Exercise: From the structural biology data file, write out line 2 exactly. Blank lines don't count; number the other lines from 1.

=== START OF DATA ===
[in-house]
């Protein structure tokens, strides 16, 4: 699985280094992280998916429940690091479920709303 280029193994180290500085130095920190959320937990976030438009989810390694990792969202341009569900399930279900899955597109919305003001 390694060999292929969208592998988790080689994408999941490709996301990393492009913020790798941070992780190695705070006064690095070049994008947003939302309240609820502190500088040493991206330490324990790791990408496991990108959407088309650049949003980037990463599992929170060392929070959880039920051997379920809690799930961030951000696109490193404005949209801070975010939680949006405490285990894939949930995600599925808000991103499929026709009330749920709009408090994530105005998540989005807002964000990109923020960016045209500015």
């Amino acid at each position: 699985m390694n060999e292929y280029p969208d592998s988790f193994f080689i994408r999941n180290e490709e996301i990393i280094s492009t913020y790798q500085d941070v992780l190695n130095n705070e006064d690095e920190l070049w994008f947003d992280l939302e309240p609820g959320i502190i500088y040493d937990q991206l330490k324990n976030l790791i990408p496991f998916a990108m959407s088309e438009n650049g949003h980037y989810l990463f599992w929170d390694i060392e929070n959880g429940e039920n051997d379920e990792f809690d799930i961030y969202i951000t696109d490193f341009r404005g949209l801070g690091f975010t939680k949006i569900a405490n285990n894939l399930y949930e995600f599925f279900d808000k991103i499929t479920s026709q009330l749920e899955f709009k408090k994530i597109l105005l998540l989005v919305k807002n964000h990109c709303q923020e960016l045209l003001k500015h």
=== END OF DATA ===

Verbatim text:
């Protein structure tokens, strides 16, 4: 699985280094992280998916429940690091479920709303 280029193994180290500085130095920190959320937990976030438009989810390694990792969202341009569900399930279900899955597109919305003001 390694060999292929969208592998988790080689994408999941490709996301990393492009913020790798941070992780190695705070006064690095070049994008947003939302309240609820502190500088040493991206330490324990790791990408496991990108959407088309650049949003980037990463599992929170060392929070959880039920051997379920809690799930961030951000696109490193404005949209801070975010939680949006405490285990894939949930995600599925808000991103499929026709009330749920709009408090994530105005998540989005807002964000990109923020960016045209500015």